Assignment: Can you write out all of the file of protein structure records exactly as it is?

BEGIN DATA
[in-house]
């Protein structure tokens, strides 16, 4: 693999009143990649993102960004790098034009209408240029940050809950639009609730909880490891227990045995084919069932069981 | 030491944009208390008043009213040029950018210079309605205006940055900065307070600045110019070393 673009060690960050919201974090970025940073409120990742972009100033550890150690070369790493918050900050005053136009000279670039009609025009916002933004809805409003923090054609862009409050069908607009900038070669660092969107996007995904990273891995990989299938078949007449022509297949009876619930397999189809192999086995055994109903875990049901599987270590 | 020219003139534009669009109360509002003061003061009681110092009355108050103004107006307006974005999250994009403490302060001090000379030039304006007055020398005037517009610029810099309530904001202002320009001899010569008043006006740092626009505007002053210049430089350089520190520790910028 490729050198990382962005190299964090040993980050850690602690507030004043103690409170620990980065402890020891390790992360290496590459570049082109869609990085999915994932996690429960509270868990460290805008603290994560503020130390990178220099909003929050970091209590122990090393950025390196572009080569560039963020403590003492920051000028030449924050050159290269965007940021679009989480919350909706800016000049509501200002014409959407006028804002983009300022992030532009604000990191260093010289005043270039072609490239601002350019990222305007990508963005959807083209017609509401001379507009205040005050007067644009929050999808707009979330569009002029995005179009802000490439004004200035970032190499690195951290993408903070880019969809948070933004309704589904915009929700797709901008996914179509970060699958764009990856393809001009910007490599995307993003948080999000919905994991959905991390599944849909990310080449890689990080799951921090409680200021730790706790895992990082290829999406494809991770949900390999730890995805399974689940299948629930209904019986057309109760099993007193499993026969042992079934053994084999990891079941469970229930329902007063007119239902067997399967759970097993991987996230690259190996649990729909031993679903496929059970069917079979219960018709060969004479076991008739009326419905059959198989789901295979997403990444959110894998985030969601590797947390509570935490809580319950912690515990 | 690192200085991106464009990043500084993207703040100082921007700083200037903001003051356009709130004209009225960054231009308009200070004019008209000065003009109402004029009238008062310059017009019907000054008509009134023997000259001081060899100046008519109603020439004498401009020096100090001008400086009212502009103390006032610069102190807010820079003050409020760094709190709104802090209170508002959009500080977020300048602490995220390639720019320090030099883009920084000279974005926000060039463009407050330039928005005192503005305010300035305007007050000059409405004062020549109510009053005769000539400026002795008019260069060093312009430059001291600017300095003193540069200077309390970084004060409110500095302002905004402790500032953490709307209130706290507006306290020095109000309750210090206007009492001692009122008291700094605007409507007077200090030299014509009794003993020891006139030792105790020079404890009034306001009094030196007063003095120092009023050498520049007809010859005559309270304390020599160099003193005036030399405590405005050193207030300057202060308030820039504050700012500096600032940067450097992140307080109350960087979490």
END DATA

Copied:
[in-house]
């Protein structure tokens, strides 16, 4: 693999009143990649993102960004790098034009209408240029940050809950639009609730909880490891227990045995084919069932069981 | 030491944009208390008043009213040029950018210079309605205006940055900065307070600045110019070393 673009060690960050919201974090970025940073409120990742972009100033550890150690070369790493918050900050005053136009000279670039009609025009916002933004809805409003923090054609862009409050069908607009900038070669660092969107996007995904990273891995990989299938078949007449022509297949009876619930397999189809192999086995055994109903875990049901599987270590 | 020219003139534009669009109360509002003061003061009681110092009355108050103004107006307006974005999250994009403490302060001090000379030039304006007055020398005037517009610029810099309530904001202002320009001899010569008043006006740092626009505007002053210049430089350089520190520790910028 490729050198990382962005190299964090040993980050850690602690507030004043103690409170620990980065402890020891390790992360290496590459570049082109869609990085999915994932996690429960509270868990460290805008603290994560503020130390990178220099909003929050970091209590122990090393950025390196572009080569560039963020403590003492920051000028030449924050050159290269965007940021679009989480919350909706800016000049509501200002014409959407006028804002983009300022992030532009604000990191260093010289005043270039072609490239601002350019990222305007990508963005959807083209017609509401001379507009205040005050007067644009929050999808707009979330569009002029995005179009802000490439004004200035970032190499690195951290993408903070880019969809948070933004309704589904915009929700797709901008996914179509970060699958764009990856393809001009910007490599995307993003948080999000919905994991959905991390599944849909990310080449890689990080799951921090409680200021730790706790895992990082290829999406494809991770949900390999730890995805399974689940299948629930209904019986057309109760099993007193499993026969042992079934053994084999990891079941469970229930329902007063007119239902067997399967759970097993991987996230690259190996649990729909031993679903496929059970069917079979219960018709060969004479076991008739009326419905059959198989789901295979997403990444959110894998985030969601590797947390509570935490809580319950912690515990 | 690192200085991106464009990043500084993207703040100082921007700083200037903001003051356009709130004209009225960054231009308009200070004019008209000065003009109402004029009238008062310059017009019907000054008509009134023997000259001081060899100046008519109603020439004498401009020096100090001008400086009212502009103390006032610069102190807010820079003050409020760094709190709104802090209170508002959009500080977020300048602490995220390639720019320090030099883009920084000279974005926000060039463009407050330039928005005192503005305010300035305007007050000059409405004062020549109510009053005769000539400026002795008019260069060093312009430059001291600017300095003193540069200077309390970084004060409110500095302002905004402790500032953490709307209130706290507006306290020095109000309750210090206007009492001692009122008291700094605007409507007077200090030299014509009794003993020891006139030792105790020079404890009034306001009094030196007063003095120092009023050498520049007809010859005559309270304390020599160099003193005036030399405590405005050193207030300057202060308030820039504050700012500096600032940067450097992140307080109350960087979490």